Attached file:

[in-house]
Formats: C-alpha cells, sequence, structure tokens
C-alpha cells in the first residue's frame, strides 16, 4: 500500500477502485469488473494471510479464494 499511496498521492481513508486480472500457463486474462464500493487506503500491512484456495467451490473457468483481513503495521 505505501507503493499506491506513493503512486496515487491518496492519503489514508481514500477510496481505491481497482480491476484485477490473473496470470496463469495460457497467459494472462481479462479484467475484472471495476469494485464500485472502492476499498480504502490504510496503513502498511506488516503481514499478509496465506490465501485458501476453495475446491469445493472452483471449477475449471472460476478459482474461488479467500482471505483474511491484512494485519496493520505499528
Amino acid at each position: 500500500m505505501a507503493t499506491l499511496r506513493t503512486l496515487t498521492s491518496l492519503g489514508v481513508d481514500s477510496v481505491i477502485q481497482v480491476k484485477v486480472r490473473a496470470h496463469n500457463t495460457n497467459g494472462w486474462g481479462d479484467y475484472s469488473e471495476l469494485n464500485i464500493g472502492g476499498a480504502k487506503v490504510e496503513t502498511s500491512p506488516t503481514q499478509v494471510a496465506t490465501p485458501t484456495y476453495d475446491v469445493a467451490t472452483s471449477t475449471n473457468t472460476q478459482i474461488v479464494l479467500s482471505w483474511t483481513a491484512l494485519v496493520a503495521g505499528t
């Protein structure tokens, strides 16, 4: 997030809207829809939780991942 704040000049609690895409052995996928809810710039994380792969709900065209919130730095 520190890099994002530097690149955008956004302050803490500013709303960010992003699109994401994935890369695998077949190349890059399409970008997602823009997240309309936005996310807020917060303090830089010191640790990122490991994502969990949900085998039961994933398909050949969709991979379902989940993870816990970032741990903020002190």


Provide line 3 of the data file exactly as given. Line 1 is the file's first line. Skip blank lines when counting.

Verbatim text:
C-alpha cells in the first residue's frame, strides 16, 4: 500500500477502485469488473494471510479464494 499511496498521492481513508486480472500457463486474462464500493487506503500491512484456495467451490473457468483481513503495521 505505501507503493499506491506513493503512486496515487491518496492519503489514508481514500477510496481505491481497482480491476484485477490473473496470470496463469495460457497467459494472462481479462479484467475484472471495476469494485464500485472502492476499498480504502490504510496503513502498511506488516503481514499478509496465506490465501485458501476453495475446491469445493472452483471449477475449471472460476478459482474461488479467500482471505483474511491484512494485519496493520505499528